Murray Mayoral Candidate David Wilde announced yesterday that he was withdrawing from the race after learning that a previous cancer diagnosis had since spread to his bones.
Dave and I have frequently found ourselves on opposing sides of the political aisle, but I’ve always admired him, even in my sometimes deep frustration with his policy choices. The Wildes have been close family friends for nearly my entire life. Wilde’s daughter and I went to elementary, junior high and high school together. Dave and my dad have been colleagues for years in various ecclesiastical roles. I’m deeply saddened by this news.
Although Wilde had hoped his withdrawal before election results were officially certified would allow third place candidate Jim Brass to move on to the general election, it’s likely that, according to the Murray City attorney, Wilde’s first-place opponent Ted Eyre will automatically be handed the election.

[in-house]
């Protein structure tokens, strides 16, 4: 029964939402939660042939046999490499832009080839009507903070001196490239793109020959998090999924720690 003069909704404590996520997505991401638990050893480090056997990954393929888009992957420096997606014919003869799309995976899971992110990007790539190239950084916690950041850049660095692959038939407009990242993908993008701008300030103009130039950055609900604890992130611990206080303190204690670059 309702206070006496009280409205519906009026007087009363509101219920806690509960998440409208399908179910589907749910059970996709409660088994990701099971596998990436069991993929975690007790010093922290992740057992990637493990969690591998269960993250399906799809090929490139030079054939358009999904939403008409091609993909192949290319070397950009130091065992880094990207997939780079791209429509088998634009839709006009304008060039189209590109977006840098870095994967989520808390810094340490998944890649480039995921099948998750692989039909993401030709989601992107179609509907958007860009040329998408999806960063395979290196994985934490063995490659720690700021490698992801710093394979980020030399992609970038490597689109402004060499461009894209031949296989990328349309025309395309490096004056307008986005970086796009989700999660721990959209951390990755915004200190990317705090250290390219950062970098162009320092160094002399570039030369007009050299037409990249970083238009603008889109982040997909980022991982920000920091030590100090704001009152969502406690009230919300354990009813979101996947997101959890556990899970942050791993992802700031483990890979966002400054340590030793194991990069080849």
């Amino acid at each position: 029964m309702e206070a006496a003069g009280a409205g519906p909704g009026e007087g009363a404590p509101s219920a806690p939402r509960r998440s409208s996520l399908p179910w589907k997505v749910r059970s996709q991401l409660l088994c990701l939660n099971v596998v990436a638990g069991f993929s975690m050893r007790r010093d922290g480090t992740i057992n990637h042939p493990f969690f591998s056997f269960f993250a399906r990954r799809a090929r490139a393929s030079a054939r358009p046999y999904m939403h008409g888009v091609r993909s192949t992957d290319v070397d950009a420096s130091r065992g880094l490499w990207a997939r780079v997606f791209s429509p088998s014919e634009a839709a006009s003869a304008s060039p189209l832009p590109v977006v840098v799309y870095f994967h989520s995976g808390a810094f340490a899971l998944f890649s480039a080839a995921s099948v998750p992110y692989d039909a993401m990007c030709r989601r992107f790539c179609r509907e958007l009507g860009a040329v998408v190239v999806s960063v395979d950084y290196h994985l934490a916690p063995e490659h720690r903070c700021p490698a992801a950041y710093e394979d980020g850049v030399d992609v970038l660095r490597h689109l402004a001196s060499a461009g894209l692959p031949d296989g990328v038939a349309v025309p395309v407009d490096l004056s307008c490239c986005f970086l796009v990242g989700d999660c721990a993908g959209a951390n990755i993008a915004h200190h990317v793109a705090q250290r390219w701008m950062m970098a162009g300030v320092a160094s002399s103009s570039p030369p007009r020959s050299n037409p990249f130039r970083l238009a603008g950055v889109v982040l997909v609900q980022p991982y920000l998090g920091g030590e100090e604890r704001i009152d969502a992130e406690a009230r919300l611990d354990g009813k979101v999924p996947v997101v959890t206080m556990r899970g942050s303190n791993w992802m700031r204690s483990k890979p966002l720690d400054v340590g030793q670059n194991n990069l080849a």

Wilde’s withdrawal has the unfortunate effect of underscoring the importance of improving voter turnout during the municipal elections–even the primaries. I’ve written extensively on local government over the past couple of weeks (some might argue to exhaustion) here and here, and opined in the Salt Lake Tribune about low voter turnout during this year’s municipal elections. Murray had about a 20% voter turnout, and of that 20%, about a 1/3 voted for Eyre. That means that the Murray Mayor, who will represent a city of nearly 50,000 people, was selected by just under 2000 voters.
I have a great deal of love and respect for Dave and his family. I wish him the best.